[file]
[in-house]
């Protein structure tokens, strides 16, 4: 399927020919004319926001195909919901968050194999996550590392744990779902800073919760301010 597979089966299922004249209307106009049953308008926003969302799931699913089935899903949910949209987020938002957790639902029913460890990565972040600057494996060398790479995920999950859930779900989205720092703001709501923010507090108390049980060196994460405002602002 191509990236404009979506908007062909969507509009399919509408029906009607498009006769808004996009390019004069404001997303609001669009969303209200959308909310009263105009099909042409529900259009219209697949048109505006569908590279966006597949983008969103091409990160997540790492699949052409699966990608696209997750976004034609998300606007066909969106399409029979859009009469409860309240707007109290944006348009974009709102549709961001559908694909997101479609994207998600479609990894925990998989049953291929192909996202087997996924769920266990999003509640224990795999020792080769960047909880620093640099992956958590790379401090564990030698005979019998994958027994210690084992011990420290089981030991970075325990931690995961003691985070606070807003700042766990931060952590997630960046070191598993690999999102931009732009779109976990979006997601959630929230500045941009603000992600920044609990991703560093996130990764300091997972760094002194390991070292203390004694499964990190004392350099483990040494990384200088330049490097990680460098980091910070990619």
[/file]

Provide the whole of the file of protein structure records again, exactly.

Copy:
[in-house]
């Protein structure tokens, strides 16, 4: 399927020919004319926001195909919901968050194999996550590392744990779902800073919760301010 597979089966299922004249209307106009049953308008926003969302799931699913089935899903949910949209987020938002957790639902029913460890990565972040600057494996060398790479995920999950859930779900989205720092703001709501923010507090108390049980060196994460405002602002 191509990236404009979506908007062909969507509009399919509408029906009607498009006769808004996009390019004069404001997303609001669009969303209200959308909310009263105009099909042409529900259009219209697949048109505006569908590279966006597949983008969103091409990160997540790492699949052409699966990608696209997750976004034609998300606007066909969106399409029979859009009469409860309240707007109290944006348009974009709102549709961001559908694909997101479609994207998600479609990894925990998989049953291929192909996202087997996924769920266990999003509640224990795999020792080769960047909880620093640099992956958590790379401090564990030698005979019998994958027994210690084992011990420290089981030991970075325990931690995961003691985070606070807003700042766990931060952590997630960046070191598993690999999102931009732009779109976990979006997601959630929230500045941009603000992600920044609990991703560093996130990764300091997972760094002194390991070292203390004694499964990190004392350099483990040494990384200088330049490097990680460098980091910070990619």